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Taleban Refuses Visas for Diplomats to Visit Aid Workers - 2001-08-12


Afghanistan's ruling Taleban movement says it will not give visas to foreign diplomats to visit aid workers, who have been detained for allegedly spreading Christianity.

Taleban Foreign Minister Wakil Ahmad Mutawakil says diplomats from Australia, Germany, and the United States will not be granted visas to see the detained aid workers. The diplomats have been waiting for nearly a week in neighboring Pakistan for visas to travel to Kabul.

Mr. Mutawakil told reporters in the Afghan capital that no one would be allowed to visit the detainees while the case is under investigation. But he says if the foreign diplomats want to come and discuss the issue with Taleban authorities then they may be issued visas immediately.

A German diplomat is reported as saying the Taleban position is unacceptable. He says that without permission to see the detainees, the diplomats will not go to Kabul. The Taleban has said it wants to show the diplomats what it says is undeniable evidence that their nationals were involved in preaching Christianity.

The Taleban says the fate of the foreign aid workers would be decided according to the country's Islamic law, which prescribes the death penalty for any Afghan Muslim converting to Christianity.

Mr. Mutawakil says that punishment for the foreigners will be decided after the investigation is completed. Foreigners breaking Taleban rules could be sentenced and jailed for up to 10 days, then deported within 48 hours.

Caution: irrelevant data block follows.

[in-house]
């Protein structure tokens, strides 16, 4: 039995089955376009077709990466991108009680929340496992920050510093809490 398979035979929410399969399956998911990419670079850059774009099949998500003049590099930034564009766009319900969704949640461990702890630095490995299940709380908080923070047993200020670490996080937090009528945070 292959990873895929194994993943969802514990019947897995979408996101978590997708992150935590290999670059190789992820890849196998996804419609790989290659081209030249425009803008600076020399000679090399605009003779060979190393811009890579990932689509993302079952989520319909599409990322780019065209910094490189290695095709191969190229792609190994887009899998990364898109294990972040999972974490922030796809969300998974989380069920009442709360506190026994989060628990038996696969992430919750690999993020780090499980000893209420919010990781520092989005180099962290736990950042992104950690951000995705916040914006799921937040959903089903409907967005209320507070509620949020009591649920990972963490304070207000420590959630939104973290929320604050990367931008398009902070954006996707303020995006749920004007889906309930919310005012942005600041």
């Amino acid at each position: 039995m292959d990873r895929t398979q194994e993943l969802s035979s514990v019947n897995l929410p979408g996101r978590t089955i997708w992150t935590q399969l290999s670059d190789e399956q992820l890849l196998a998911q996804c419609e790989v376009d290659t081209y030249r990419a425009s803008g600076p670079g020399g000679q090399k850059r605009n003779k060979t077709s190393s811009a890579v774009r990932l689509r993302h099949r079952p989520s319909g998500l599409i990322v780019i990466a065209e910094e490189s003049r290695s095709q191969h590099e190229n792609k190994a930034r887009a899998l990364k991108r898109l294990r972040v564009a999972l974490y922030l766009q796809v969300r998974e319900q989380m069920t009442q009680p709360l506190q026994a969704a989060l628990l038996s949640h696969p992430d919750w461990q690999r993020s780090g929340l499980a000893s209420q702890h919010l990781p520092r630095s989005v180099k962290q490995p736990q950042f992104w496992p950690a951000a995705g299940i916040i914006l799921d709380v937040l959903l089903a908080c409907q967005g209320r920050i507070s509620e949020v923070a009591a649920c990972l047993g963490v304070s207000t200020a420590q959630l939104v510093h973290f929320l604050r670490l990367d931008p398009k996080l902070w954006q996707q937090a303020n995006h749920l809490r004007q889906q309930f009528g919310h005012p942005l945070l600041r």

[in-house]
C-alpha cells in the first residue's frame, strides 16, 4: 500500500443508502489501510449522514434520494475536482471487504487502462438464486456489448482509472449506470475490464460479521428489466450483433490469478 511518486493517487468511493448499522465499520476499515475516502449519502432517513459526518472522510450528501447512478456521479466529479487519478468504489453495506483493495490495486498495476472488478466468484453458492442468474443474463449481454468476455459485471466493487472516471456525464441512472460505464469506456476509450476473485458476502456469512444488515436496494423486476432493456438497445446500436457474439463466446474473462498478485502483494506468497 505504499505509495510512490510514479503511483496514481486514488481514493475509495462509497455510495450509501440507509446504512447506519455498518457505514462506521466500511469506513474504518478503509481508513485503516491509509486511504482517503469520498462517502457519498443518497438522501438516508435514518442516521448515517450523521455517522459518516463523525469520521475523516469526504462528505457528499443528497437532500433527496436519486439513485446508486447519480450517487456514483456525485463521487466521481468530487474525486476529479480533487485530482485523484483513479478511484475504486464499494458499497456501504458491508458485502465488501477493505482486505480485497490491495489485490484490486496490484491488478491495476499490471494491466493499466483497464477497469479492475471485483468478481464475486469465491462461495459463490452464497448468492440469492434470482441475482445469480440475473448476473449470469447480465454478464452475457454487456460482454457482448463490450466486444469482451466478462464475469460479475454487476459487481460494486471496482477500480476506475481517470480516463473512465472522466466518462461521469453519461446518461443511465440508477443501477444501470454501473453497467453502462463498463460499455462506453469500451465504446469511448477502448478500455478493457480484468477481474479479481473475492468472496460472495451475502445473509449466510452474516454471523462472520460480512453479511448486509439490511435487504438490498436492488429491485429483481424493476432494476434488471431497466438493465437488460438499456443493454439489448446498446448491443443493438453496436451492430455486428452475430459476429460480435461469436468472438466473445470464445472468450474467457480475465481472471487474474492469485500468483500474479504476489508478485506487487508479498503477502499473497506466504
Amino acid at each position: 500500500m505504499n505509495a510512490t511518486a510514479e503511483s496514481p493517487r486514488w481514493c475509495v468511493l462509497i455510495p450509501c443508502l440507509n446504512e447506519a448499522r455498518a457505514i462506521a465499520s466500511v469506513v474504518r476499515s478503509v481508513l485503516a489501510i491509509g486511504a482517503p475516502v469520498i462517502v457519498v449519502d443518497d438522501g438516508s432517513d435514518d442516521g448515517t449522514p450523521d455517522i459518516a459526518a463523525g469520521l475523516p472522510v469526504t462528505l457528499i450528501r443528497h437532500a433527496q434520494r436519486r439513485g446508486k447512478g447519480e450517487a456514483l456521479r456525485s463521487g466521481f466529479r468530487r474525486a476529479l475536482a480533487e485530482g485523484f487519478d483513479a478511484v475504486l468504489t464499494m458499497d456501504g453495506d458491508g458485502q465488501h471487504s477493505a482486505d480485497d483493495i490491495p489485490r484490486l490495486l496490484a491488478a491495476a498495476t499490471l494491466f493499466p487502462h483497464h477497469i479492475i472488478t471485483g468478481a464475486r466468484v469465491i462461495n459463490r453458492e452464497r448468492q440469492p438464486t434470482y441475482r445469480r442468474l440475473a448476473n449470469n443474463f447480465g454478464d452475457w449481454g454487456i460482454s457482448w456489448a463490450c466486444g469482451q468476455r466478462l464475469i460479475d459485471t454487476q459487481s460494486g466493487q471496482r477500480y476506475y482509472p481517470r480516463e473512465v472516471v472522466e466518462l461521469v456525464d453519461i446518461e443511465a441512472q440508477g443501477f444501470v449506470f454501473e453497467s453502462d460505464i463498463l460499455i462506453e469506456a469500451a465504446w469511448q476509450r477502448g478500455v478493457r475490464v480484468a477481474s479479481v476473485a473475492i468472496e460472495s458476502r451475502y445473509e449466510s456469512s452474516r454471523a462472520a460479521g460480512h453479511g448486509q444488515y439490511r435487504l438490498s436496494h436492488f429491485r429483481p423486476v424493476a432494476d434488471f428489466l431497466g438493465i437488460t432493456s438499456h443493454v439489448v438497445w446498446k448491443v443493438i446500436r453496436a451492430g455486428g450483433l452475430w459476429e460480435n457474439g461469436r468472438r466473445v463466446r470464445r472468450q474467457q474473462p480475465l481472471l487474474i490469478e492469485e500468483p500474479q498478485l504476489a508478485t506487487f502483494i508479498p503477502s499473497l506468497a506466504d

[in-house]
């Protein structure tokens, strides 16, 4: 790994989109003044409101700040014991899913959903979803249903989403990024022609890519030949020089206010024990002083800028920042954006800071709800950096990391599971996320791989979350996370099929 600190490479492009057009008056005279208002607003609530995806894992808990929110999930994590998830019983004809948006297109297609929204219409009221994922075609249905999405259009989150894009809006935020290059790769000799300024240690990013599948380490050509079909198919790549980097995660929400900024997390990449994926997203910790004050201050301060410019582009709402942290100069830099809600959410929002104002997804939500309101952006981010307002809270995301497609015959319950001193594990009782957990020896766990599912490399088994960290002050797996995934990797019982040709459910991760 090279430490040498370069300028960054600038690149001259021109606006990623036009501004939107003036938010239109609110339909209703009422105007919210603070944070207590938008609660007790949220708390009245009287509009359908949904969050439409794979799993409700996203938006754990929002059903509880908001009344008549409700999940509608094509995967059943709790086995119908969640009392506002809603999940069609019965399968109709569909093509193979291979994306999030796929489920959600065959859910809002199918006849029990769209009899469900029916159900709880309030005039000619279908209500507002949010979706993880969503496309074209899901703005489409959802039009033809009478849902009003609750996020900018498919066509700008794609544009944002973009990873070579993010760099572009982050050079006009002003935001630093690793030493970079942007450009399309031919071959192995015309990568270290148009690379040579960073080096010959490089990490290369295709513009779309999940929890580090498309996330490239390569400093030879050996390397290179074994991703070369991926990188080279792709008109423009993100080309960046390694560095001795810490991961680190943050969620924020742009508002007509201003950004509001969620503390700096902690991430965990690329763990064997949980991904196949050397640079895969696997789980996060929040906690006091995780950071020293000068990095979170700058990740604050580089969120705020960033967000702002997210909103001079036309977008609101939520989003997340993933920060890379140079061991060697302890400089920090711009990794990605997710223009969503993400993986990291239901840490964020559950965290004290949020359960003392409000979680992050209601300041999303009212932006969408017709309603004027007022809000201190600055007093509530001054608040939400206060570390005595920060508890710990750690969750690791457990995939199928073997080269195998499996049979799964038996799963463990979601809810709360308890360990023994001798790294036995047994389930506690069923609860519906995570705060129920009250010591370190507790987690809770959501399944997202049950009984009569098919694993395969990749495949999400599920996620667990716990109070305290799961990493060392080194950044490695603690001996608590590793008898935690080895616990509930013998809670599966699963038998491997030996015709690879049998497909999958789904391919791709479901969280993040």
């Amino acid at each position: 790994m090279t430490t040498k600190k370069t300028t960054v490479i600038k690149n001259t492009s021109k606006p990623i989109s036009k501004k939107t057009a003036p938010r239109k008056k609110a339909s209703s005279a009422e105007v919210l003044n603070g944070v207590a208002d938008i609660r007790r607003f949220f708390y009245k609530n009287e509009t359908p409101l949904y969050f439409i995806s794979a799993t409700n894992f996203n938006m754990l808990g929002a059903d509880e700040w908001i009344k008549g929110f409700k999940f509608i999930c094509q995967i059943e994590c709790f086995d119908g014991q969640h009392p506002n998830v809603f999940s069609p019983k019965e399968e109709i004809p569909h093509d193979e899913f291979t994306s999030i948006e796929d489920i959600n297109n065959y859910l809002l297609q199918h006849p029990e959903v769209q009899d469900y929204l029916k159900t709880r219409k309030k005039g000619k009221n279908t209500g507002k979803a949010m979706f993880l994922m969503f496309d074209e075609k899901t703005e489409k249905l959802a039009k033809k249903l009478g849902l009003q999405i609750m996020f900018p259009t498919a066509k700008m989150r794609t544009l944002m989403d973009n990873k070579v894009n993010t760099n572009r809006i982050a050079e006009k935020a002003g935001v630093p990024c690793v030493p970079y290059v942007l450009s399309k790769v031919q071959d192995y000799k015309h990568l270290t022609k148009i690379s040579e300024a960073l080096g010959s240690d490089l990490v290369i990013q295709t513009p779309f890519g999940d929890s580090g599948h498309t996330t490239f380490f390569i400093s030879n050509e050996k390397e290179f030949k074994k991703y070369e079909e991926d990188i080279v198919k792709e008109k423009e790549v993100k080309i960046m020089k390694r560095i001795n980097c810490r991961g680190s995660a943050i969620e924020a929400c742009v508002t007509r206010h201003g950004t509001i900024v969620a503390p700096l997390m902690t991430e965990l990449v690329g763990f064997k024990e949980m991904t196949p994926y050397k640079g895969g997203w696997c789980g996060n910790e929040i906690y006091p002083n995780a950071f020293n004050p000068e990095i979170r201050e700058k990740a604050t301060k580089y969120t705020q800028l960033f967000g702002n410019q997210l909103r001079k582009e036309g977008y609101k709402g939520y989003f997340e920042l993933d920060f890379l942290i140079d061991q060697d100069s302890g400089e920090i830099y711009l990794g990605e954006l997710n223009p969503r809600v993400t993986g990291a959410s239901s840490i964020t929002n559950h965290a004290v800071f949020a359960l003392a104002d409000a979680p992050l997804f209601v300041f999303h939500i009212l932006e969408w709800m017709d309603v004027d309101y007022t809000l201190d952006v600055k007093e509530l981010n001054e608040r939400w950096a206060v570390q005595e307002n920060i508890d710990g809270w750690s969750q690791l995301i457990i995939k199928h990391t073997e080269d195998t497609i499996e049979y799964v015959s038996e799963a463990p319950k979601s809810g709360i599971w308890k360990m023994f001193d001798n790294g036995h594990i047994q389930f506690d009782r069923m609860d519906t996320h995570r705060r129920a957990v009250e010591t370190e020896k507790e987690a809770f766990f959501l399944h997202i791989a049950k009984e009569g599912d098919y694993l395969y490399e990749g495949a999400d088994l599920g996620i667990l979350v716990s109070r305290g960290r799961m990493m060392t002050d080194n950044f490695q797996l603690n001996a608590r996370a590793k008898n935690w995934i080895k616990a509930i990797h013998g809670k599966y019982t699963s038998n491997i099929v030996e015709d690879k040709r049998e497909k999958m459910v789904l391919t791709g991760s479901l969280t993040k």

Those arrested include four Germans, two Americans, and two Australians of a German-based aid agency, Shelter Now. They were rounded up along with 16 local colleagues in Kabul about a week ago for allegedly preaching Christianity among Afghan Muslims. The Taleban has closed offices of the group and a school it was running in the capital, Kabul.

Saturday, the Islamic group released 65 children, who had been detained for allegedly receiving Christian teaching from the aid workers. But the children's adult male relatives have been taken into custody. Taleban officials say they may be punished for allowing their children to be exposed to Christianity.

The Taleban controls most of war-torn Afghanistan, but it has failed to win international recognition for its rule. The group has been internationally condemned for maintaining a poor human rights record. It has banned most girls from receiving an education and women from working.

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